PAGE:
Full title: The financial and psychological impacts on mothers of children with chronic fatigue syndrome (CFS/ME).
Authors: Missen A, Hollingworth W, Eaton N, Crawley E.
SourceSchool of Social and Community Medicine, University of Bristol School of Health and Social Care, University of West of England, Bristol, UK.
Publication: Child Care Health Dev. doi: 10.1111/j.1365-2214.2011.01298.x.
Publication date: 2011 Sep 1. [Epub ahead of print]
Paediatric chronic fatigue syndrome or myalgic encephalopathy (CFS/ME) is relatively common and children can be severely affected attending little or no school for extended periods. There are no studies quantifying the financial impact of having a child with CFS/ME and there is little information of the impact on parental mood.
Forty mothers of children with CFS/ME from a regional specialist CFS/ME service completed inventories to assess their psychological well-being (Hospital Anxiety and Depression Scale, General Health Questionnaire-12) loss of earnings and increased expenditure. In addition, eight mothers took part in a semi-structured qualitative interview.
Most parents of children with CFS/ME experience loss of monthly income (mean =£247) and increase in monthly expenditure (mean =£206). Twenty-eight (72%) mothers were above the cut-off for the General Health Questionnaire-12 compared with 20% in the healthy population (95% CI 55, 85, P < 0.001) suggesting they probably have a mental health problem. This may be explained by the qualitative interviews where mothers described five areas contributing to poor parental health: lack of understanding from others; marital tension; concern about their child's distress; concern about the impact on siblings and emotional distress causing physical symptoms.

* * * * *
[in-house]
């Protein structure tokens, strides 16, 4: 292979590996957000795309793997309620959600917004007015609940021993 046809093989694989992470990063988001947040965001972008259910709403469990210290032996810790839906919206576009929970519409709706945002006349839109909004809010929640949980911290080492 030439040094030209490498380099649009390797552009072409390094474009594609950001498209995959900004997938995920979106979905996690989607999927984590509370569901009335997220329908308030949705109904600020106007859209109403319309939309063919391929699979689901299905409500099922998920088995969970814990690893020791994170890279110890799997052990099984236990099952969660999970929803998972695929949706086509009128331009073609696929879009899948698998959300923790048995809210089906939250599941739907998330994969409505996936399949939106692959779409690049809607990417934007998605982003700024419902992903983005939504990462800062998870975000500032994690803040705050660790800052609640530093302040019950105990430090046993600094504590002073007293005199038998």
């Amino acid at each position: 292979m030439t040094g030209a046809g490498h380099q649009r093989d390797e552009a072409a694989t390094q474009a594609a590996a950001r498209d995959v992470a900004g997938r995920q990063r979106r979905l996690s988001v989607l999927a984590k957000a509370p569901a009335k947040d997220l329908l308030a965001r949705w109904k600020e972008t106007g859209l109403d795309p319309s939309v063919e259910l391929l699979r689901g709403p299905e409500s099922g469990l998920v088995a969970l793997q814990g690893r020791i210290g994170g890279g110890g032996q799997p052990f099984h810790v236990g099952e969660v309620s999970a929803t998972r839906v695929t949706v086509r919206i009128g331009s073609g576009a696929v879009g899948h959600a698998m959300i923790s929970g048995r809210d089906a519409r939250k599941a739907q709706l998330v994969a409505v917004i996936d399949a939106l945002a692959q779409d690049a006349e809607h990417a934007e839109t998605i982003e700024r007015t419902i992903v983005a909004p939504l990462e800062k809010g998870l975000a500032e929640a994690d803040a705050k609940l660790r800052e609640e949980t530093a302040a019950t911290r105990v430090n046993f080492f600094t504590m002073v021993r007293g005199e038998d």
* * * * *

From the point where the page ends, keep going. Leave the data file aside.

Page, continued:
The majority of families of children with CFS/ME experience decreased income and increased expenditure with a marked impact on maternal psychological health. Clinicians need to be aware of this to provide appropriate support to families who care for children with CFS/ME.
© 2011 Blackwell Publishing Ltd.
PMID:21880054[PubMed - as supplied by publisher]
View this abstract in PubMed.